σ ^ = arg min σ G N i n L H u n g a r i a n y , y ^
where L H u n g a r i a n ( y , y ^ ) is the formula for calculating loss based on the matching result. When the predicted 100 targets are matched with real boxes one by one, the loss function can be used to optimize the system. The loss function includes cross-entropy classification loss and bounding box loss and is expressed as follows:
L H u n g a r i a n y , y ^ = i = 1 N log p ^ σ ^ i c i + 𝕝 c i L b o x b i , b ^ σ i
where p ^ σ ^ ( i ) is the probability that the object is predicted to be class c i , b ^ σ i represents the prediction box, b i represents the real box and L b o x b i , b ^ σ i represents the bounding box regression loss, including GIoU Loss and L1 Loss, which calculates the center point and height difference between the prediction box and ground truth. The formula is as follows:
L b o x b i , b ^ σ i = λ i o u L i o u b i , b ^ σ i + λ L 1 b ^ σ i b i 1
Here, L i o u ( b i , b ^ σ ( i ) ) is GIoU Loss [22], which represents the intersection over union (IoU) between prediction box and ground truth and is used to evaluate the accuracy of positioning.

3.2. Dataset

The data set in this article is composed of container character images collected by the port. In order to avoid confusion of character detection by non-target numbers in the rest of the container, this part of the image has undergone region detection and cropping before detection. Part of the image of the data set is shown in Figure A1 of Appendix A. The container number is mainly composed of 11 characters; the first four digits represent the owner and operator of the container, the middle six digits represent the registration code of the container, and the last digit represents the check code. In addition to the 11-bit code, the target to be identified in this article also includes a 4-bit 95 code indicating the size of the box, which is used to confirm the box information.
Since the deep learning model has a strong dependence on data, considering that there will be rain, snow, fog, foreign objects and strong light exposure in actual application scenarios, we used the following methods to expand the data set:
Random noise, filters and other methods were superimposed to simulate raindrop and snow movement trajectories on the image;
Inspired by the literature [23], the following formula was used to simulate the effect of fog:
I x , y = A ρ x , y e β d x + A 1 e β d x
where d x represents the distance between the pixel point and the center point of the image; β is the scattering coefficient of the atmosphere, which represents the scattering ability of the atmosphere in all directions per unit volume; ρ x , y is the pixel point of the original image; and I x , y is the output image of the simulated fog day;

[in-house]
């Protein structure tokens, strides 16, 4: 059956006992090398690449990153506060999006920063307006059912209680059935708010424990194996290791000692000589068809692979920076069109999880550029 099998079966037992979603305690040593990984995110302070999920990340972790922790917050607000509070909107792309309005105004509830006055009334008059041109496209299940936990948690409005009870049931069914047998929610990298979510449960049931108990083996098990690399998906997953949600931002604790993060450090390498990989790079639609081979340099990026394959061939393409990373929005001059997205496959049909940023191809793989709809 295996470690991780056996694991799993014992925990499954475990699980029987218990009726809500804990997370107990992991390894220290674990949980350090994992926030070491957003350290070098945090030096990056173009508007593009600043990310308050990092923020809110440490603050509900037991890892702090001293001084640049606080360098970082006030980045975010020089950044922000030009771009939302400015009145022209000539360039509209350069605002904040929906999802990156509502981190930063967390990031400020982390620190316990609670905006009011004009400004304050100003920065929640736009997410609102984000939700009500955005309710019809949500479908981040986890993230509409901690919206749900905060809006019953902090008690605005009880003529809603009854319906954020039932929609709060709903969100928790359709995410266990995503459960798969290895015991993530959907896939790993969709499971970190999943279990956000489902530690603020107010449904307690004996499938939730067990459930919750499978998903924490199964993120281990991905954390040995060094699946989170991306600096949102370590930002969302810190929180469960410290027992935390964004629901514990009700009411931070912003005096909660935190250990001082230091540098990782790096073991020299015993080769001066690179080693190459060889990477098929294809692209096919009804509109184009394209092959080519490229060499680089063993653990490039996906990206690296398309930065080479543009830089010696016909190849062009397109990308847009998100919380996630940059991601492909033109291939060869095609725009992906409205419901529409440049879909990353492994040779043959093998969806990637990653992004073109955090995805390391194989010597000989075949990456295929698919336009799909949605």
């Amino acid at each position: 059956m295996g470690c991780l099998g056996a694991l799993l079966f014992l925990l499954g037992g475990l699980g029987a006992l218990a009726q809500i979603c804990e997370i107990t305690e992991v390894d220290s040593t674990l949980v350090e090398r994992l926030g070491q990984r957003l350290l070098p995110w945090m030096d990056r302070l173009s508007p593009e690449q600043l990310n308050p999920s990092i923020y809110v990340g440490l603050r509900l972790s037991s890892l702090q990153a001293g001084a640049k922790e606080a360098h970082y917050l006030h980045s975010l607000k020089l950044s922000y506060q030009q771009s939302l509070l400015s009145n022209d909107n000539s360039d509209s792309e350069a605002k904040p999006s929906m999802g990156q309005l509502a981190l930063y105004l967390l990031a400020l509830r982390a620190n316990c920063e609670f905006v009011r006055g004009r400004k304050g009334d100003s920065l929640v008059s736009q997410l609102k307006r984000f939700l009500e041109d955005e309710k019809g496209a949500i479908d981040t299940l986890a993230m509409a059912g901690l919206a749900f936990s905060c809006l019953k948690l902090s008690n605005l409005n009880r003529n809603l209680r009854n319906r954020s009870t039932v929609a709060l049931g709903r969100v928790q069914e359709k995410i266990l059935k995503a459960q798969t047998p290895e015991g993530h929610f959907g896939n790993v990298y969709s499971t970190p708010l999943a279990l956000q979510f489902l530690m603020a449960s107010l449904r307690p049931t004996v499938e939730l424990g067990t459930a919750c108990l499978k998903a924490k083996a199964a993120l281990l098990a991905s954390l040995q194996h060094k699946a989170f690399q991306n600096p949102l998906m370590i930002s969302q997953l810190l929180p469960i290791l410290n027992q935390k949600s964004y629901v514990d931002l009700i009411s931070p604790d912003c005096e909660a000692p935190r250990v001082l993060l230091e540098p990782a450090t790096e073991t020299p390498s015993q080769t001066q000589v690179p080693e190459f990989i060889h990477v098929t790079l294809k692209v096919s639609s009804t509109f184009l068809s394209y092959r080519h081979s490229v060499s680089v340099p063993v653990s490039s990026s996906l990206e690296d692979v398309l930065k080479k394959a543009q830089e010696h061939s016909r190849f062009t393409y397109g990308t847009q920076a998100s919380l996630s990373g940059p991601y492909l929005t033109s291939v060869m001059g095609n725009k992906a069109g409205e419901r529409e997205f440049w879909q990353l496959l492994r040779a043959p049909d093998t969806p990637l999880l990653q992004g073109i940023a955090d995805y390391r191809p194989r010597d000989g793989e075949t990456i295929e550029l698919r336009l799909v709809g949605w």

Performed random pixel block occlusion in the original image to simulate situations where characters are occluded by foreign objects;
The brightness of the image was enhanced by the gamma transform algorithm and the adaptive white balance algorithm at the same time to simulate an environment illuminated by strong light.
Some of the enhanced results are shown in Figure 4b–h. After data enhancement, the sample size reached 42,000, of which 33,000 were used as the training set, 4500 as the verification set and 4500 as the test set.

3.3. The Training Process

For the model mentioned in this paper, the number of training sets and the training environment are as follows:
  • Training set: 33,000;
  • Training GPU: NVIDIA Tesla V100 (deep learning framework version requirements, computing power ≥ 3.5);
  • Memory: 16 Gb × 1;
  • Epoch: 100.
During the training process, we recorded the mAP mean of every 10 epochs. The mAP curve of the DETR model and the model mentioned in this paper in the training process is shown in Figure 5. At the 70th epoch, the model tends to converge, and the mAP can reach 99%; the convergence speed and detection accuracy are both higher than in the DETR model.

4. Results Analysis

During the test, we evaluated the performance of the proposed DETR-ResNeSt-MSLC model and compared the performance with the original DETR model. It was found that for the detection results of the same object, our method made the model more willing to believe that it is the correct label.
This phenomenon can be verified by the higher confidence of object detection, as shown in Figure 6. The detection result confidence of DETR method is distributed between 0.4 and 0.9, and the detection confidence of DETR-ResNeSt-MSLC is greater than or equal to 0.98, which means that the improved model has the ability to better extract object features.

4.1. Test Results and Discussion Based on the Improved Model

Table 3 shows the comparison of the detection effect between the proposed model and DETR and DETR-ResNeSt without multi-scale position coding. We mainly selected the following evaluation indicators: mAP when IoU is 0.5, mAP of different IoU thresholds (from 0.5 to 0.95), recall and F1 Score.
The experimental results show that when the IoU was 50%, the detection effect of the ResNeSt backbone using multi-channel split-attention on the DETR model improved by 2.58% compared with the accuracy of DETR. When the IoU was between 50% and 95%, the DETR-ResNeSt model detection effect increased by 4.18%. The conclusion that the introduction of multi-channel split-attention in the backbone can effectively extract sample features and improve the accuracy of model detection is verified.